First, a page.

There is an additional complication—people—and a dissonance between what we as consumers say they believe and how we act. We may choose to buy brands from small, purposeful, start-up brands that are “woke” about sustainability and other social issues. But we also may be fine with ordering these products from Amazon and accepting the carbon footprint required to transport the products half way across the world. We may say we are concerned about climate change and want carmakers to build electric vehicles, but we mostly buy SUVs.
How this dilemma will be resolved is not clear. One option is that we become more mindful, less obsessed with convenience, and decide that it is impossible to have our cake and eat it too. The other option is that the magic of technology will produce more solutions that enable us to sustain our consumption habits. Eating Halo Top ice cream, for example, we indulge a dessert passion while limiting calories and feeling good about adding protein to our diet.
Taking a stand
All of these trends are politicized. How they are perceived, and their interrelationship depends on the ideological lens of the viewer. Consequently, the safest response for brands has been to tread lightly or skirt around the issues. The problem for brands is that avoidance or excess caution is no longer a viable strategy because consumers, especially young consumers, expect more.
But taking a stand is fraught with unintended consequences. Naming as its spokesman Colin Kaepernick, the NFL quarterback who protested racism by kneeling during the National Anthem, worked well for Nike. The brand and its core customers shared similar values, and Nike became a high-profile advocate for progressive social change.
Gillette experienced less success with its attempt to promote an evolved version of manhood in ads that showed “The best a man can be,” an updated version of the earlier strapline, “The best a man can get.” The campaign drew criticism both from customers who disagreed with the message and those who applauded the message but deemed the execution too didactic or heavy-handed.
It is possible to argue that we privileged consumers, in pursuit of our own comfort and convenience, accepted narrow views of beauty and gender, bought more stuff than we needed, and had no qualms about dumping plastics and other packaging into landfills and the ocean. That argument may have merit, but it will not help brands if we decide to hold them responsible for all the problems we have helped create. Young people, especially, expect brands to close the loop, to be responsible and provide solutions.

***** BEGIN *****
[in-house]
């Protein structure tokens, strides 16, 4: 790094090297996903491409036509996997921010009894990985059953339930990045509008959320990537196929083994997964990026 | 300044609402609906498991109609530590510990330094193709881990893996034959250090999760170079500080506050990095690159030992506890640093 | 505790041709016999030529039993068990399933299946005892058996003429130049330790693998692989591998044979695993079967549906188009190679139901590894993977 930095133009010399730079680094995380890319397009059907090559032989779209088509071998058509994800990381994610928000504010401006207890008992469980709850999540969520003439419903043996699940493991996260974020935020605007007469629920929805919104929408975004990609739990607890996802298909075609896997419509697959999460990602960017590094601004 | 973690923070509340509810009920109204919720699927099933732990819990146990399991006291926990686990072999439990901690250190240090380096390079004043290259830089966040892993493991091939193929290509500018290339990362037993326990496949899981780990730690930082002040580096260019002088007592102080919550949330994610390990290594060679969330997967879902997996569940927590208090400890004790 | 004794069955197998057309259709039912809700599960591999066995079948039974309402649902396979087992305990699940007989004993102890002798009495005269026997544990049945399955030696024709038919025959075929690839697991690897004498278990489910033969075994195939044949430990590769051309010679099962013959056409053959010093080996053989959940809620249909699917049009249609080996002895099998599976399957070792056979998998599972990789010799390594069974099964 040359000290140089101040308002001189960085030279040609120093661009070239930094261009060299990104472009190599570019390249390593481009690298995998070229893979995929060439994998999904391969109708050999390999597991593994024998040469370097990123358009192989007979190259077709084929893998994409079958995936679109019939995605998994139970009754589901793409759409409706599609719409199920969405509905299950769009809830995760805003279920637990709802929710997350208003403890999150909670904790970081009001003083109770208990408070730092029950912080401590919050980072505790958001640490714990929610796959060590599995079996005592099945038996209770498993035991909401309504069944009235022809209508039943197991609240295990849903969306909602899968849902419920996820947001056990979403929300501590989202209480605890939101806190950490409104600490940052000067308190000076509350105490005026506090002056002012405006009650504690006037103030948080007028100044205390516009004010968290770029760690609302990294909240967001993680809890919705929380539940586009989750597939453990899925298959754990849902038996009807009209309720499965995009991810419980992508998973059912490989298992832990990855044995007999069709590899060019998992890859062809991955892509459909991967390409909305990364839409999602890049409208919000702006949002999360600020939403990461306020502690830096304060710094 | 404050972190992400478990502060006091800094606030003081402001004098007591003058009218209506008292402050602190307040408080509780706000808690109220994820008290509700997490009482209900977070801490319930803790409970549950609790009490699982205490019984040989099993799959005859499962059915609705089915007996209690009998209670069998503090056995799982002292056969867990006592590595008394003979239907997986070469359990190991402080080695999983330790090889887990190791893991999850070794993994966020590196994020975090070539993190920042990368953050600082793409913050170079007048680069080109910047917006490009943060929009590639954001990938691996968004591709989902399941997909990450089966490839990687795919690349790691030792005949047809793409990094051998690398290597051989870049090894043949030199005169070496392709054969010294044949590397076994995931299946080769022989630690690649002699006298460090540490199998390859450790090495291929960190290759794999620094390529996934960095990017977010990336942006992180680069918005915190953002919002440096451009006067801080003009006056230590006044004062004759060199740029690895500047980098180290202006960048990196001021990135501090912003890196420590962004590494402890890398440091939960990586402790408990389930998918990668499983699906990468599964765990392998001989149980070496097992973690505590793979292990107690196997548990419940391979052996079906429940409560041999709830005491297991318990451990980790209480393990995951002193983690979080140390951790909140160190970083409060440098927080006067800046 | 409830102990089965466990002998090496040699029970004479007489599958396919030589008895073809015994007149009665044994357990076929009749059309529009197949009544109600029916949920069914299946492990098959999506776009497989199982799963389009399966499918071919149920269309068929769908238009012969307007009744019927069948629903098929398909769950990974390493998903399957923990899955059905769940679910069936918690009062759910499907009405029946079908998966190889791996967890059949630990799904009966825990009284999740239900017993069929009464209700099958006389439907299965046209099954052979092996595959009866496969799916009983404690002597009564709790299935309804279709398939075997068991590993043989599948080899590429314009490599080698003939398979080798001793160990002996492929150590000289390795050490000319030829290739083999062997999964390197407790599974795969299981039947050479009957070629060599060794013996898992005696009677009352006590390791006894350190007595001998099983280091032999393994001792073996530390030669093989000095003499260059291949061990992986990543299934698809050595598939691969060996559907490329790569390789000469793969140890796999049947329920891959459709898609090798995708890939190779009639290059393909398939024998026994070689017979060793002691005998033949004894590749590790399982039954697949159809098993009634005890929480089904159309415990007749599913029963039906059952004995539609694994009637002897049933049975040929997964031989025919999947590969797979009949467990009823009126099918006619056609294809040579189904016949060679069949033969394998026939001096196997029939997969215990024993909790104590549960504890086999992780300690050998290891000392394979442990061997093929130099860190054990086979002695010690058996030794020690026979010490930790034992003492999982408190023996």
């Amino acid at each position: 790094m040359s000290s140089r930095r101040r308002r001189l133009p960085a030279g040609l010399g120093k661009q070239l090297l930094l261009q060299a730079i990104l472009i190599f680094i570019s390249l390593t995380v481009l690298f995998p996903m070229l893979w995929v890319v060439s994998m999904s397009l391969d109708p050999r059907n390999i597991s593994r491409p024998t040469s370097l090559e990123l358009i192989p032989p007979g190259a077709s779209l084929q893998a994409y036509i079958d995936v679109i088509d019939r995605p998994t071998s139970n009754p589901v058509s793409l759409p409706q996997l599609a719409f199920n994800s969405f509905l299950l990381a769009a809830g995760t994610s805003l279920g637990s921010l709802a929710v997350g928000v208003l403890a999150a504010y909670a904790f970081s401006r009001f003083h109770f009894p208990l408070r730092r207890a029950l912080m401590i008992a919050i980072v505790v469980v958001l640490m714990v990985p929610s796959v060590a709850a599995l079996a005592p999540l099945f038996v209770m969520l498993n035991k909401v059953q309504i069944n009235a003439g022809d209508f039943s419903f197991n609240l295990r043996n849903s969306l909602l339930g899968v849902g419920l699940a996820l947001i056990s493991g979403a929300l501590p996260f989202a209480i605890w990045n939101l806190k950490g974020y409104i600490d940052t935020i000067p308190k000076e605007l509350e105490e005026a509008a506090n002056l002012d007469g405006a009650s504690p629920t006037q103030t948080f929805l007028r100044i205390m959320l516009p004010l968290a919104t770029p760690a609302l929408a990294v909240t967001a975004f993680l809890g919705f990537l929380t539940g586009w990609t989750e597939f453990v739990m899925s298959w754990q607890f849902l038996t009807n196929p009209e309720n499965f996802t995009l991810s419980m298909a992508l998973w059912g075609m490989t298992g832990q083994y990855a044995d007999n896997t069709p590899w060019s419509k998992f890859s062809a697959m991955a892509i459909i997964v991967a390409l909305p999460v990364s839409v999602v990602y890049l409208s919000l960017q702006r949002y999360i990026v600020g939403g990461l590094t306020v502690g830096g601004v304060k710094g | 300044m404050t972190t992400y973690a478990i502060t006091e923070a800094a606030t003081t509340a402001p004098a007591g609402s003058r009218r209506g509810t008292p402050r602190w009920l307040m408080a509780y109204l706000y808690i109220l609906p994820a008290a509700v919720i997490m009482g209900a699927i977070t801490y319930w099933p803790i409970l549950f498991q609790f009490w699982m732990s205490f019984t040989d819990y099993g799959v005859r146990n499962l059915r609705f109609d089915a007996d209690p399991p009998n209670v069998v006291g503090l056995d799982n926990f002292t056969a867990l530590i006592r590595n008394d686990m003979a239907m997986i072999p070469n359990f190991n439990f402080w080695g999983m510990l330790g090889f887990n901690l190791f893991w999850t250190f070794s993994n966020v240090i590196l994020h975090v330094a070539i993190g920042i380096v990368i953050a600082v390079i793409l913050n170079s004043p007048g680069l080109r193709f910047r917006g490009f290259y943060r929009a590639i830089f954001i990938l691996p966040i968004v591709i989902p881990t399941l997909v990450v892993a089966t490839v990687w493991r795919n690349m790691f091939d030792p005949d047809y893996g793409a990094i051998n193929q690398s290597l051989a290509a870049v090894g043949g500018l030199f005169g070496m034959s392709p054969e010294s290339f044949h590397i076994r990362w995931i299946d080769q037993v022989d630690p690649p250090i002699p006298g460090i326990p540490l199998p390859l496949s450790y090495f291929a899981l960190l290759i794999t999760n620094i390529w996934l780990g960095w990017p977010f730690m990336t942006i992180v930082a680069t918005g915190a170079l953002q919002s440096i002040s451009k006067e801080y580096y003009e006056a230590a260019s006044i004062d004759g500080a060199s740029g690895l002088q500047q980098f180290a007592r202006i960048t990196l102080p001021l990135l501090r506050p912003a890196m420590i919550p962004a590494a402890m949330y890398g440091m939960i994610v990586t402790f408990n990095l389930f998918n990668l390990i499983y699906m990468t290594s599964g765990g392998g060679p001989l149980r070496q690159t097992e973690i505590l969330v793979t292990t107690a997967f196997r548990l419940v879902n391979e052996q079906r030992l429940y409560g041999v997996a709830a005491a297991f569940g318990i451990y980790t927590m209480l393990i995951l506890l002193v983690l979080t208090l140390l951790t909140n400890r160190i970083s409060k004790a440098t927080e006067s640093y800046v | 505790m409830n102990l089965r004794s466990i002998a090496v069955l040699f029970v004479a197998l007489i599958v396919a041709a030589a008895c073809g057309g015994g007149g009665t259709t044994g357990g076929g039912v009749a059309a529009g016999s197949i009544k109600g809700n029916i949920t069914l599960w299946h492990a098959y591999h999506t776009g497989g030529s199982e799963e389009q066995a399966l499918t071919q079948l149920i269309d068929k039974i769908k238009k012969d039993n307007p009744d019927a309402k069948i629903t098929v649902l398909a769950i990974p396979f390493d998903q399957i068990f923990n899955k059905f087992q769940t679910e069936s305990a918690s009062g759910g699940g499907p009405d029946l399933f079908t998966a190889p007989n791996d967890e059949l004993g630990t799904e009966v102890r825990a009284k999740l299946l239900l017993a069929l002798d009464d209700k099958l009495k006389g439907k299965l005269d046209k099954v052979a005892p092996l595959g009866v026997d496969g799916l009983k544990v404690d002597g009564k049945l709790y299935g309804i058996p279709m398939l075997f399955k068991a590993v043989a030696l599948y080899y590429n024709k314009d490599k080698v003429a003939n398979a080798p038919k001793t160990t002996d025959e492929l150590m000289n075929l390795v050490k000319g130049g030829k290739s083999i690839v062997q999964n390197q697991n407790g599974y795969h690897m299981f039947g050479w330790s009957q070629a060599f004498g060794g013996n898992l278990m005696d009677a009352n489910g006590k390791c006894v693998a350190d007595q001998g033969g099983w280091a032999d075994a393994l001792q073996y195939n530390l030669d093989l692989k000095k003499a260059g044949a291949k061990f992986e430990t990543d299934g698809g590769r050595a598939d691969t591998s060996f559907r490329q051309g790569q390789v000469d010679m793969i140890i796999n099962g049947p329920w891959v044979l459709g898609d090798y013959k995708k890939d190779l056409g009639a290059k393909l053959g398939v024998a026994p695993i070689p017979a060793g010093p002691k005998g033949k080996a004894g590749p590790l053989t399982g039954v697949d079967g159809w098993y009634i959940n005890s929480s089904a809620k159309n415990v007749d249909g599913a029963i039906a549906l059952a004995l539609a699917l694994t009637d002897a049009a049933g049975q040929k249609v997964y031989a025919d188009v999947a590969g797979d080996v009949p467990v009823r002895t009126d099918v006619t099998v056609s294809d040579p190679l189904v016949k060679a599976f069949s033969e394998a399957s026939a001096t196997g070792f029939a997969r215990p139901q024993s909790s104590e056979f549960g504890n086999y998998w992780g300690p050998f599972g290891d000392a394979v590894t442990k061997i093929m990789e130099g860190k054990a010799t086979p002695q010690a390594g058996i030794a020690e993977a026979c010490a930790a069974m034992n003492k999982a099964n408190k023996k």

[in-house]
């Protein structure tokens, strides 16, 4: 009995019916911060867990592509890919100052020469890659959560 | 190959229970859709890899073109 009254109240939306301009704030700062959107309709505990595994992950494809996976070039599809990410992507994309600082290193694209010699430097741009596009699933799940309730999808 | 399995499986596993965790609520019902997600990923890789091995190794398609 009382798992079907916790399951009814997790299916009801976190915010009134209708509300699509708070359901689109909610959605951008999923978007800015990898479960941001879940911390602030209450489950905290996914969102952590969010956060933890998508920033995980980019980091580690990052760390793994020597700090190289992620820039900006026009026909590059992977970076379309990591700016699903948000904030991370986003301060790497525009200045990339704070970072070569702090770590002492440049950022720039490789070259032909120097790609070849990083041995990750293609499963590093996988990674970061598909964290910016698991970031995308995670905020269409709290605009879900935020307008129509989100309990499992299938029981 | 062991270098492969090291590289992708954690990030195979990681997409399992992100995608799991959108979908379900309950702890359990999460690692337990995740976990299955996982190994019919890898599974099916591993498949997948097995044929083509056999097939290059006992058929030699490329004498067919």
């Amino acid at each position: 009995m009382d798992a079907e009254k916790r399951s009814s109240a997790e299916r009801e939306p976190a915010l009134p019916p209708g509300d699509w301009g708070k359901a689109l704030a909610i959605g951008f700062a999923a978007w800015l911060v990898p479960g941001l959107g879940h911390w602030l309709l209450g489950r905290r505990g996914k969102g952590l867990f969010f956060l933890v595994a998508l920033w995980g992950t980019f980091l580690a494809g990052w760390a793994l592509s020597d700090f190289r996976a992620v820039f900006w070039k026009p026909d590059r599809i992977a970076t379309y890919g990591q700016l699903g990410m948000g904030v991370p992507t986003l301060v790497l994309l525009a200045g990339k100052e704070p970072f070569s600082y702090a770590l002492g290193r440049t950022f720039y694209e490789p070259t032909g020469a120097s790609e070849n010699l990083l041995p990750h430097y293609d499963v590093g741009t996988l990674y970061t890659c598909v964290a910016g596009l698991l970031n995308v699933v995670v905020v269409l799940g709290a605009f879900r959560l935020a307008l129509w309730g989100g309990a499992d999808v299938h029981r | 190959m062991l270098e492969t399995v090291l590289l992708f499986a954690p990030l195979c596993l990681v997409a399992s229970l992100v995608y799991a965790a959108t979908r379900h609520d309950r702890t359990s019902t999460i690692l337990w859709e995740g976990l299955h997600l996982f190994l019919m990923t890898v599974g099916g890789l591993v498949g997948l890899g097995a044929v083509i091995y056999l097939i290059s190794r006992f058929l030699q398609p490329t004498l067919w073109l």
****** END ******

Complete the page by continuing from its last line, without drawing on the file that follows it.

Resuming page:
Brand Building Action Points
- Be ethical
Do not bolt on a purpose, which would look artificial to the consumer. Do what the brand does well but do it responsibly and ethically. That means conducting all aspects of the business—production, supply chain, relationships with employees and customers—with a moral compass and being honest.
- Be clear
Make it simple and easy for consumers to know exactly why the brand exists. That helps the brand feel Meaningful to consumers (relevant in meeting their needs) and Salient (coming to mind when they consider a purchase), which are two components of brand equity.
- Look outside
It is easy to get caught up in the daily pressures and routine of running a business. It is vital to step away for a fresh vantage to perhaps see the business the way some young entrepreneur sees it. Look outside the category and beyond the usual competitive set. Look not only for potential competitors but also for the next big idea.
- Look East
Not too many years ago, retailers looking for cutting-edge ideas in store formats or technology made a pilgrimage to North America. Today, they head for China to learn how to develop the rapid and responsive systems that serve people with products and services they want—when and where they want them—with just a click and cashless payment. Consider how to adapt the best ideas. Conditions in the West—higher privacy concerns and labor costs—preclude copying them.
- Refine brand experience
The experience starts with product itself and includes how it is packaged, and how it is sold and recycled. Customers judge the brand experience at every touchpoint, and touchpoints will change. As banking shifts online, there will be fewer branches. As cars are sold online, the role of the dealer will evolve.
A new level of mass customization should emerge from the convergence of sustainability (the distribution of product in reusable containers) and technology (the ability of the consumer to select the particular mix of ingredients to go in the container) with data (the possibility of determining which ingredient mixes are most popular).